Tectonic-Climate Interactions And Glacial History Within The Chugach And Kenai Mountains, Alaska
Valentino, Joshua D
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The architecture and morphology of a mountain range is fundamentally controlled by the combination of rock uplift and distribution of precipitation. This relationship attributes fluctuations in climate to the erosion of orogens, sedimentation rates, and geodynamics of the crust. Glaciers are the most effective climate driven erosive processes, where the frequency of glacial periods has a direct impact on the structure of mountain ranges through time. The late Cenozoic global cooling period was the beginning of a series of many glaciations which increased erosion in orogens experiencing fast rock uplift. We characterize the threshold for the onset of effective glacial erosion and record the increase in erosion rate during the late Cenozoic in the Chugach and Kenai Mountains of Alaska. We utilized low temperature thermochronometry and cosmogenic dating to constrain the spatial and temporal distribution of exhumation and glacial history in order to characterize the net effect of glaciers on an orogen that experiences slow rock uplift. We constrain the spatial distribution of exhumation and characterize the landscape along the Kenai Peninsula, underlain by the transition from flat slab to normal subduction. The region is characterized by old AHe ages which mimic the subduction angle of the down going plate and decrease away from an exhumational hotspot at a syntax in the Chugach Mountains. We attribute the long term exhumational characteristic of the Kenai Peninsula to subduction and underplating of sediment shed from the accreting Yakutat microplate to the east. A delineation of the glacial history using 10Be cosmogenic dating depict a series of glacial advances which date to the early and late Wisconsin. We find that the asynchronuity of glaciation across maritime and continental Alaska is controlled by steep orographic precipitation gradients which result from upper plate deformation. Finally, we observe an increase in erosion since the late Cenozoic using both AHe and cosmogenic dating and conclude that it is possible for the onset of effective glacial erosion in regions that experience slow to moderate rock uplift and that climate drives erosion rates in these regions.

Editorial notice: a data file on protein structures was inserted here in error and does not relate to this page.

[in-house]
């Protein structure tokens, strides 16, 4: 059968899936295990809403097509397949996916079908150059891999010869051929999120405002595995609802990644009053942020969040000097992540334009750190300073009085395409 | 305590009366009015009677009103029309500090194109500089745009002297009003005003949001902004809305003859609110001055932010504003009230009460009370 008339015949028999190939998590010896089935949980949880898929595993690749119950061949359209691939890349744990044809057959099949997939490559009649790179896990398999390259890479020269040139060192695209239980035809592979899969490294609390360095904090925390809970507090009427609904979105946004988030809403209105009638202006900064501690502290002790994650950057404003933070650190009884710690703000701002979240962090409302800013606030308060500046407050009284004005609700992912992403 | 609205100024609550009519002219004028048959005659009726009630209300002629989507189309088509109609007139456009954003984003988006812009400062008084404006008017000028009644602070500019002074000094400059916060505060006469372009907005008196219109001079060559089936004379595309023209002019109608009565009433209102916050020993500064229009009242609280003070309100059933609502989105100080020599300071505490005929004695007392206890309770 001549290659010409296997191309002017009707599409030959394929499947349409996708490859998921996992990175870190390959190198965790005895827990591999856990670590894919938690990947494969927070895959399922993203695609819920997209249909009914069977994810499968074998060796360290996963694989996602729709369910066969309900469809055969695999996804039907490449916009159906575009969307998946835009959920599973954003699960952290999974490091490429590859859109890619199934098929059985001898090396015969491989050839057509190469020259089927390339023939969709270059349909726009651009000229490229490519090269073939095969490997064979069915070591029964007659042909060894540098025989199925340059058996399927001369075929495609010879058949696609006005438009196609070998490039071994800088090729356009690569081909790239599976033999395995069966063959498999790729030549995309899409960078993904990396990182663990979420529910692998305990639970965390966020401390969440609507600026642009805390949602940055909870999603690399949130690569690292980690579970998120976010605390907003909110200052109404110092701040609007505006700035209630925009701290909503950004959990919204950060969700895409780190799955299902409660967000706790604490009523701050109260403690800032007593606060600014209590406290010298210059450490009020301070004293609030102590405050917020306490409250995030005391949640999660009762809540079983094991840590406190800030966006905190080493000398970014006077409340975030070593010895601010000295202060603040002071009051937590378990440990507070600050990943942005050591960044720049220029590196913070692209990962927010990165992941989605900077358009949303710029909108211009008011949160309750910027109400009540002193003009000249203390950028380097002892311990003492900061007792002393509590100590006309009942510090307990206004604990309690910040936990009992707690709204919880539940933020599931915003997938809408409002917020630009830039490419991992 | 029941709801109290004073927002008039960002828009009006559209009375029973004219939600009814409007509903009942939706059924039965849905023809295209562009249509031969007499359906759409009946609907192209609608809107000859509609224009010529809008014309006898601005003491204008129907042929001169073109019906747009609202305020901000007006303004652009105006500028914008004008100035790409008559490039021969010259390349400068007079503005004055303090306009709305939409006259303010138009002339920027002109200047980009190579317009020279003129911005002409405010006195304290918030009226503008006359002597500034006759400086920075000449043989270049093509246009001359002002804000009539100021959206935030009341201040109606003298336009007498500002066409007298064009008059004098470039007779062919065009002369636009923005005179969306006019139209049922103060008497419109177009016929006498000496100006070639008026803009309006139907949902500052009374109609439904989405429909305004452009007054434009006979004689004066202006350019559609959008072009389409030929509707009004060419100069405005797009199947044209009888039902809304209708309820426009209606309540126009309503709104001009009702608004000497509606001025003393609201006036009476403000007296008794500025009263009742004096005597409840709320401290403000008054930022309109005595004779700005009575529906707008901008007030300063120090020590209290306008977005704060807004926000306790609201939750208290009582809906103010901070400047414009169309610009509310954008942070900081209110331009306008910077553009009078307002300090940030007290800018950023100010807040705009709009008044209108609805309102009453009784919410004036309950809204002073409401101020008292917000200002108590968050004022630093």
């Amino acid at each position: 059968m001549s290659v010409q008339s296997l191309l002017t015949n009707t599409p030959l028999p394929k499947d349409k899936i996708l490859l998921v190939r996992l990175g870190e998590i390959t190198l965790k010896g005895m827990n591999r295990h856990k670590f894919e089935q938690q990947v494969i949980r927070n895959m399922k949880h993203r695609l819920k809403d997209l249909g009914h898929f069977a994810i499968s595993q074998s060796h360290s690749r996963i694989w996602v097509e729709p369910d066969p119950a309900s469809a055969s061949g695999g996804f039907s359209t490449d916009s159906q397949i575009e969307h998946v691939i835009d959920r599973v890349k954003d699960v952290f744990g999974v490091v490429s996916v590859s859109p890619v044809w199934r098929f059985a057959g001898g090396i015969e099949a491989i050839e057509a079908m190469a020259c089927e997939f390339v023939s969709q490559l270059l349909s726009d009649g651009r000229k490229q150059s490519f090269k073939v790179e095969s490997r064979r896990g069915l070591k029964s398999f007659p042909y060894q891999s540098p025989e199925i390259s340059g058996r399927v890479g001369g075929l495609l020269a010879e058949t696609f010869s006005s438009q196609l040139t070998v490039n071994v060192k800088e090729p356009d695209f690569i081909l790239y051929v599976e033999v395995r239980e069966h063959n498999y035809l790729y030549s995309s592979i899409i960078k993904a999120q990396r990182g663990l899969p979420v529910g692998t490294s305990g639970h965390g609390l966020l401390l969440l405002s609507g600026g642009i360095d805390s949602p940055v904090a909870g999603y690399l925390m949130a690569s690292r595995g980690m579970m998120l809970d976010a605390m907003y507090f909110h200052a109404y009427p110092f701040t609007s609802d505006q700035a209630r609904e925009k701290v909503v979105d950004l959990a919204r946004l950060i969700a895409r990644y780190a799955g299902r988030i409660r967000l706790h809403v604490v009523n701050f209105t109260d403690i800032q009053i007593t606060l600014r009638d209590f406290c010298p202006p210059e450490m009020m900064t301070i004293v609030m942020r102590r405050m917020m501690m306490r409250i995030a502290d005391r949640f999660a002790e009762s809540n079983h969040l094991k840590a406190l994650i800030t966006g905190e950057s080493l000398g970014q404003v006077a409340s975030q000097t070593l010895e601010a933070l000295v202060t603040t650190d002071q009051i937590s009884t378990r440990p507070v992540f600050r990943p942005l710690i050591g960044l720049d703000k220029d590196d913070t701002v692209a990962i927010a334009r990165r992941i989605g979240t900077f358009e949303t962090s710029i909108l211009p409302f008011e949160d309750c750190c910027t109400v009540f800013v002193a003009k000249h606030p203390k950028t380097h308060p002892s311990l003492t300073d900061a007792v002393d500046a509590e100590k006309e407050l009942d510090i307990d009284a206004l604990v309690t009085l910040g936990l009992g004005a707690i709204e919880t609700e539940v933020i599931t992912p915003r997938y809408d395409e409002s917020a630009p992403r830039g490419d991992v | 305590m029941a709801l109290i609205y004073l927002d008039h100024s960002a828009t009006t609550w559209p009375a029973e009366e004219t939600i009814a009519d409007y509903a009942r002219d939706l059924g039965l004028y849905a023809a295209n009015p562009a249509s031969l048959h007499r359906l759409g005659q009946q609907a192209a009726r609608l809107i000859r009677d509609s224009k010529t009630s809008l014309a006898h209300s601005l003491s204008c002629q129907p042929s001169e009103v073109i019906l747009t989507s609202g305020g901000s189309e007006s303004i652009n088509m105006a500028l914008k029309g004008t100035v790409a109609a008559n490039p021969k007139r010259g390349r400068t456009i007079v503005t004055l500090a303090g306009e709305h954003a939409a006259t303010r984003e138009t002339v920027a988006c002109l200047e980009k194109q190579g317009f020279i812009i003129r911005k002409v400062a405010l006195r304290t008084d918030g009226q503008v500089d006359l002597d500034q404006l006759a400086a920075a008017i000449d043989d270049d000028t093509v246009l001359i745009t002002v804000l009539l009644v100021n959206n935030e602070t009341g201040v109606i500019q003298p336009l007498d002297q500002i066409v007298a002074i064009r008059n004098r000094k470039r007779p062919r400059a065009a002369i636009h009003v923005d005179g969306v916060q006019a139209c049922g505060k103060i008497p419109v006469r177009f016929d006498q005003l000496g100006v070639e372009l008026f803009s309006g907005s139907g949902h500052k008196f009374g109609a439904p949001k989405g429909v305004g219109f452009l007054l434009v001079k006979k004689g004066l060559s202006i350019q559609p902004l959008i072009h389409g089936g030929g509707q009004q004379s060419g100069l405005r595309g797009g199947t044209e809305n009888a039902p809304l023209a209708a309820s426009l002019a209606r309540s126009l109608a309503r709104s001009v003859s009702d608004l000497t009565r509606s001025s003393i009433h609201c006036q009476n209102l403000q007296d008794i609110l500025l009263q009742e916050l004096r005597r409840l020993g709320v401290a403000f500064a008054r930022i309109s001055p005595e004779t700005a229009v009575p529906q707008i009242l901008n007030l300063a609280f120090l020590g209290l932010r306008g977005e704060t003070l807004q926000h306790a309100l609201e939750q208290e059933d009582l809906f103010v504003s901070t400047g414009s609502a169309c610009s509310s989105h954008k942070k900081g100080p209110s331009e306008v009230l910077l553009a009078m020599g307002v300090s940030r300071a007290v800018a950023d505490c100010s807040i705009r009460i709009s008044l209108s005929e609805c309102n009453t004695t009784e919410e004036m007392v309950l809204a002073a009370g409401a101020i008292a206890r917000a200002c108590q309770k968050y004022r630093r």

- Doctoral Dissertations